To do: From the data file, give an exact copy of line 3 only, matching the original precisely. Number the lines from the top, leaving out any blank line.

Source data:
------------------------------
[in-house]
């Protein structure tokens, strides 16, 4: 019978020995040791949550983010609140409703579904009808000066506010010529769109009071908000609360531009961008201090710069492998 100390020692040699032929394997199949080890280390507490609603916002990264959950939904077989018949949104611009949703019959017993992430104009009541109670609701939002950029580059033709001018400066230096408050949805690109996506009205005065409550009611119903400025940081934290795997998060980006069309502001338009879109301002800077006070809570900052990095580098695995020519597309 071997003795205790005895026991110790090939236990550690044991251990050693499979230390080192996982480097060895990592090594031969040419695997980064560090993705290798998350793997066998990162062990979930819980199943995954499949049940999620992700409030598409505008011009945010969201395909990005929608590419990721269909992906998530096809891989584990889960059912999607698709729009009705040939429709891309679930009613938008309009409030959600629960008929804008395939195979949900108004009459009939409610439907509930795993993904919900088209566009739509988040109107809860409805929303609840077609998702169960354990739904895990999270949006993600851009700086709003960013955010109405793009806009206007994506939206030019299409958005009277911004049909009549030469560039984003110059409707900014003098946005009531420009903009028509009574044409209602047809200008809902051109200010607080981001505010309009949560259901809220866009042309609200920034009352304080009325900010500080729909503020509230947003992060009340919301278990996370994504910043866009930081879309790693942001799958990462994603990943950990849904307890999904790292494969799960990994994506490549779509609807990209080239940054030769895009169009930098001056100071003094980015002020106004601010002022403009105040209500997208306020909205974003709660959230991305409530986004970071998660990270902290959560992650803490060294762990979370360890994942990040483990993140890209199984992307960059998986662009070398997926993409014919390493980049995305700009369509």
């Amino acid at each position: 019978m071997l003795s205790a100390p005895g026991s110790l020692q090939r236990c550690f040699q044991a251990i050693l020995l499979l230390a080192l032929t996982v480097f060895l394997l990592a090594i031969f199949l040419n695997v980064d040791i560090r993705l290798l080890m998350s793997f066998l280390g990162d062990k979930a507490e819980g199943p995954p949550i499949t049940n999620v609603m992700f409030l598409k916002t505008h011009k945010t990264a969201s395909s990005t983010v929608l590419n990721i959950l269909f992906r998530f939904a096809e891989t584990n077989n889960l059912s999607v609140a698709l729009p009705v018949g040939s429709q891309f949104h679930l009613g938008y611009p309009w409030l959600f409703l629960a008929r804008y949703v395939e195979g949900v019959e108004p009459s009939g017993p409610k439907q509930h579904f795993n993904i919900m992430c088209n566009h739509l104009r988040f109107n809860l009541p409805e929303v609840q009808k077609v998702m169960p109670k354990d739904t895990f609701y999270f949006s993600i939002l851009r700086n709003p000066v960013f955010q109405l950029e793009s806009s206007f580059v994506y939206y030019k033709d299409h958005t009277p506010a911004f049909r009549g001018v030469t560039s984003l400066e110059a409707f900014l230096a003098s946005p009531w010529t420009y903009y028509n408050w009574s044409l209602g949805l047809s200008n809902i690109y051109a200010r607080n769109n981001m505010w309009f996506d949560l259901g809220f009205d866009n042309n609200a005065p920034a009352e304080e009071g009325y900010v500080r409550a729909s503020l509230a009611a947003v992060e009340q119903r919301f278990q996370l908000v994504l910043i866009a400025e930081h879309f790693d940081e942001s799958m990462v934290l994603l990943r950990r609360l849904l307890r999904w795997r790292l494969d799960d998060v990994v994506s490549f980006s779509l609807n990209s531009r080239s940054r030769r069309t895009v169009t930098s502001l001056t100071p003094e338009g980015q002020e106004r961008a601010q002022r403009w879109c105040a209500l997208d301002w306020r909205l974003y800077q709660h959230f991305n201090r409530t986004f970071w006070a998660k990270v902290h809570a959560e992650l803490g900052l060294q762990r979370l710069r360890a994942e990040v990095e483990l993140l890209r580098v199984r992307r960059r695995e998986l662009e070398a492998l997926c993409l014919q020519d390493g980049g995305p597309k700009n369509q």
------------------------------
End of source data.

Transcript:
């Amino acid at each position: 019978m071997l003795s205790a100390p005895g026991s110790l020692q090939r236990c550690f040699q044991a251990i050693l020995l499979l230390a080192l032929t996982v480097f060895l394997l990592a090594i031969f199949l040419n695997v980064d040791i560090r993705l290798l080890m998350s793997f066998l280390g990162d062990k979930a507490e819980g199943p995954p949550i499949t049940n999620v609603m992700f409030l598409k916002t505008h011009k945010t990264a969201s395909s990005t983010v929608l590419n990721i959950l269909f992906r998530f939904a096809e891989t584990n077989n889960l059912s999607v609140a698709l729009p009705v018949g040939s429709q891309f949104h679930l009613g938008y611009p309009w409030l959600f409703l629960a008929r804008y949703v395939e195979g949900v019959e108004p009459s009939g017993p409610k439907q509930h579904f795993n993904i919900m992430c088209n566009h739509l104009r988040f109107n809860l009541p409805e929303v609840q009808k077609v998702m169960p109670k354990d739904t895990f609701y999270f949006s993600i939002l851009r700086n709003p000066v960013f955010q109405l950029e793009s806009s206007f580059v994506y939206y030019k033709d299409h958005t009277p506010a911004f049909r009549g001018v030469t560039s984003l400066e110059a409707f900014l230096a003098s946005p009531w010529t420009y903009y028509n408050w009574s044409l209602g949805l047809s200008n809902i690109y051109a200010r607080n769109n981001m505010w309009f996506d949560l259901g809220f009205d866009n042309n609200a005065p920034a009352e304080e009071g009325y900010v500080r409550a729909s503020l509230a009611a947003v992060e009340q119903r919301f278990q996370l908000v994504l910043i866009a400025e930081h879309f790693d940081e942001s799958m990462v934290l994603l990943r950990r609360l849904l307890r999904w795997r790292l494969d799960d998060v990994v994506s490549f980006s779509l609807n990209s531009r080239s940054r030769r069309t895009v169009t930098s502001l001056t100071p003094e338009g980015q002020e106004r961008a601010q002022r403009w879109c105040a209500l997208d301002w306020r909205l974003y800077q709660h959230f991305n201090r409530t986004f970071w006070a998660k990270v902290h809570a959560e992650l803490g900052l060294q762990r979370l710069r360890a994942e990040v990095e483990l993140l890209r580098v199984r992307r960059r695995e998986l662009e070398a492998l997926c993409l014919q020519d390493g980049g995305p597309k700009n369509q």